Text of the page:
Just before the new year, the Washington Post ran a surprisingly conflicted editorial on California’s cap-and-trade program for greenhouse gas emissions. It endorsed the use of pricing as the most efficient approach to regulate carbon, suggested that it might be ineffective anyway because California is initially acting alone, and expressed criticism because California is not doing more of it – that is, putting a price on carbon emissions in place of other regulations and policies.
California’s regulations predate the trading program and will remain effective if other elements of California’s policies are struck down by the courts or eroded by opportunistic neighbors. Regulations in California broke ground for the nation in promoting renewable energy, mandating efficiency in buildings and cars, and increasingly in land use planning. Altogether these initiatives (more so than even expanded natural gas supply) have put the U.S. pledge to reduce emissions by 17 percent by 2020 within reach.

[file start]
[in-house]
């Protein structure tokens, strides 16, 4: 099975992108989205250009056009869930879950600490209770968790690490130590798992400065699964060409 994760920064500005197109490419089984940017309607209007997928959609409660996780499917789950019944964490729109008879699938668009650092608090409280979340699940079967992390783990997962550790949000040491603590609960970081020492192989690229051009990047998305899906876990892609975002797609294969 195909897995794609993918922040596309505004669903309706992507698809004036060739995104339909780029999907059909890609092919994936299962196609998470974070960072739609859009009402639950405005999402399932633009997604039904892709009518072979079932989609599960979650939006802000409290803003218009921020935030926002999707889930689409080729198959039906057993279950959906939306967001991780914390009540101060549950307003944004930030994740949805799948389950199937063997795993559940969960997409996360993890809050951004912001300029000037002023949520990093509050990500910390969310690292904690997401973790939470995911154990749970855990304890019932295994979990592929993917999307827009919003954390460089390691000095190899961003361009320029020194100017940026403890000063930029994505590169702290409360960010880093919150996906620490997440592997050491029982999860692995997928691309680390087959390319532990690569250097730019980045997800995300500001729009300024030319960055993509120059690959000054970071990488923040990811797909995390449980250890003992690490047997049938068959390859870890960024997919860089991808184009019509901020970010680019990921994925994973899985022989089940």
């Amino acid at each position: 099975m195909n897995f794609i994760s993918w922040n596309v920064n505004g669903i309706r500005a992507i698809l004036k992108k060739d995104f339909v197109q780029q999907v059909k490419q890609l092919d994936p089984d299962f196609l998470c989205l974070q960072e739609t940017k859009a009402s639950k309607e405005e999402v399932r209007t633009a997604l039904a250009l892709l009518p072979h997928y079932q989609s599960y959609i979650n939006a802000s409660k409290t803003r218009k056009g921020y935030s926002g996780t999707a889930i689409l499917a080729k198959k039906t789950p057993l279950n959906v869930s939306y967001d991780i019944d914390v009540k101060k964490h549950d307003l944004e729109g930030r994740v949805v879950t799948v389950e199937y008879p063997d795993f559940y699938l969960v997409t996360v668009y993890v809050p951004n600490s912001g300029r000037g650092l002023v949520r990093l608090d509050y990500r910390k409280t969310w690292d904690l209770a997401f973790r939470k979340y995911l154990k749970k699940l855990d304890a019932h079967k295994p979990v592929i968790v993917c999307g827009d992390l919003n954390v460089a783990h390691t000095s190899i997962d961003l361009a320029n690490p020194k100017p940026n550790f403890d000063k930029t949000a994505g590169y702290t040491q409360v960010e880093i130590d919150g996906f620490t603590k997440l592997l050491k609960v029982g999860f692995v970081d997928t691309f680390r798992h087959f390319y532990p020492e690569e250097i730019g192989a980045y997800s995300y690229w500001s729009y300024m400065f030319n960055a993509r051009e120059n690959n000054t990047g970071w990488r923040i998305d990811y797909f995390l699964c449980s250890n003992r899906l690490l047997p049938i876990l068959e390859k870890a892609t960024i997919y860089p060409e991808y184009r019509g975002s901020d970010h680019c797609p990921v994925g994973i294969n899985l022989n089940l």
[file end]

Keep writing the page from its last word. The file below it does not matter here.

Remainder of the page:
Hopefully the next step is for other states, or preferably the federal government, to follow the lead of California and the northeast Regional Greenhouse Gas Initiative trading programs by introducing a price on carbon. In the meantime we count on regulation to make progress.
Dallas Burtraw has served on California’s Economic and Allocation Advisory Committee advising the Governor’s office and the Air Resources Board on implementation of the state’s climate law. -ed